Patiently, calmly, San Antonio Spurs Head Coach Gregg Popovich sits on the sidelines, only getting riled up at the worst of calls. He gives reporters pause. His team has fallen out of serious contention over the past years. Following a falling out with Kawhi Leonard, many fans warmed to the idea of DeMar DeRozan, whose personality matches the franchise’s culture perfectly. The stoic, quiet superstar has been a trademark of the franchise since the drafting of Tim Duncan.
Maybe the quiet star is no longer what Gregg Popovich needs in San Antonio. While Duncan’s stint with the team was historic, it may be time to bring more excitement to the Spurs. DeMar DeRozan has worked well so far, but maybe they ought to see if Popovich could become the Russell Westbrook Whisperer.
Gregg Popovich currently coaches the Spurs to a 24-17 record, with eight wins in their last 10 games. While it seems like the Spurs have found their star guard, it’s hard not to imagine what a Spurs team with Westbrook could accomplish. If the Spurs found a way to pair the Thunder’s talented, but troubled guard with one of the best basketball minds in history, it would change the trajectory of Westbrook’s career from stat sheet seeker to a player who could potentially win multiple titles.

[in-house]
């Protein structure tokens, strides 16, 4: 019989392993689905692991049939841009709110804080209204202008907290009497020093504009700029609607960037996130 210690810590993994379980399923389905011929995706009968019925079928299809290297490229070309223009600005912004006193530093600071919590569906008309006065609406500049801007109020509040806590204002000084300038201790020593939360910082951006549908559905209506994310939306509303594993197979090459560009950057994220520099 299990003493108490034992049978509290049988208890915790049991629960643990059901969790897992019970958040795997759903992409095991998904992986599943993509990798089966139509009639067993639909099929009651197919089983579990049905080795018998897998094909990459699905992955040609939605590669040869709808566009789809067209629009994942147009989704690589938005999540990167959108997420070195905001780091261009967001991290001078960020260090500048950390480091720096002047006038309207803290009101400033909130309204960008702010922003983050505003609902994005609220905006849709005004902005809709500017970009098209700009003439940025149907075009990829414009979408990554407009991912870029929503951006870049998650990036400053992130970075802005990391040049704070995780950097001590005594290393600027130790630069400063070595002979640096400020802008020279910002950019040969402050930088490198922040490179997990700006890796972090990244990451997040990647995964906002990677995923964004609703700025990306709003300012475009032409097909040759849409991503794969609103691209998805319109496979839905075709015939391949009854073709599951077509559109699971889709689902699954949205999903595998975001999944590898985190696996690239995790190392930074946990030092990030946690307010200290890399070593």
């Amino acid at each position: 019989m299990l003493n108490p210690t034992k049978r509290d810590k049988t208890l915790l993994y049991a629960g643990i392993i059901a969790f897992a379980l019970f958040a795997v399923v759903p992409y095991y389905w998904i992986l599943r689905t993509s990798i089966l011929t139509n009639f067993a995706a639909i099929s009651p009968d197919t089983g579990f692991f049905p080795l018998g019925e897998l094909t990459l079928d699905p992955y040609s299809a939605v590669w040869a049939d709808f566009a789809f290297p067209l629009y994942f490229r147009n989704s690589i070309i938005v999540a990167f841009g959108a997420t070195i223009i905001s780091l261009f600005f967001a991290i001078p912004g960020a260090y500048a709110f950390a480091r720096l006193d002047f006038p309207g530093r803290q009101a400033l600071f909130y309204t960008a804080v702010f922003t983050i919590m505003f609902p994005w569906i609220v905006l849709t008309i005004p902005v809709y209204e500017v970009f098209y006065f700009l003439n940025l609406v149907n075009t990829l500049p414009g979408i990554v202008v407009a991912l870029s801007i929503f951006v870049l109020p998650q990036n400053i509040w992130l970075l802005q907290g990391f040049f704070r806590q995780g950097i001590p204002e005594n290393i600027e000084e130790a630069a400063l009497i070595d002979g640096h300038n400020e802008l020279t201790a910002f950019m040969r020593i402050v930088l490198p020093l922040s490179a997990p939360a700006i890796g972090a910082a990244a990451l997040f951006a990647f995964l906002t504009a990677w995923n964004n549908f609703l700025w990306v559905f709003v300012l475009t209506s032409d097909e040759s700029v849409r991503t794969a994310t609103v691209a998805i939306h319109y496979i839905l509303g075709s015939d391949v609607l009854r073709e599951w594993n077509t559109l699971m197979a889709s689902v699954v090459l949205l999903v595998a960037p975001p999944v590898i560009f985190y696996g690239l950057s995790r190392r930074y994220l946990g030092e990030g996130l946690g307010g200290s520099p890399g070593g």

Playing under Popovich would require Westbrook to play smarter than he ever has before. Gambles in the passing lane would be replaced by stalwart, disciplined defense. There would be no more chucking up poor shots with ample time on the shot clock. His three point shot would need a massive face lift in order for the Spurs’ system to remain efficient. Shooting 24 percent from beyond the arc does not impress anyone in San Antonio.
Russell Westbrook would improve more than just his shooting percentage under the tutelage of Popovich. His shot and passing decisions would meet their full potential. He must pass the ball while not projecting it’s path so obviously to the defense. He’s quick enough to create space in nearly any matchup, so he needs to utilize the space in order to cut down on out turnovers. Smart basketball wins in San Antonio, and if Westbrook learned to play more under control, they would have elite floor spacing with the perfect guard to cut through the openings.
And while Westbrook has averaged over 10 assists for the past couple of seasons, he turns the ball over 4.8 times per game. The Spurs need to increase the speed to accommodate his skill set, but he must show patience in order to not force the issue offensively.
The the floor spacing they provide would open up more lanes for his drives and allow him to find the open man more easily. The Thunder shoot right around 32 percent from three, but the Spurs lead the league in shooting with a season average of 40 percent.
Essentially, everything that gives coaches headaches about Westbrook could potentially be solved, and that’s a scary equation for any team in the West. Although San Antonio does not possess the same lure as the biggest markets in the NBA, it does have a proven talented group of coaches, trainers, and management that has put together title contenders for nearly two decades.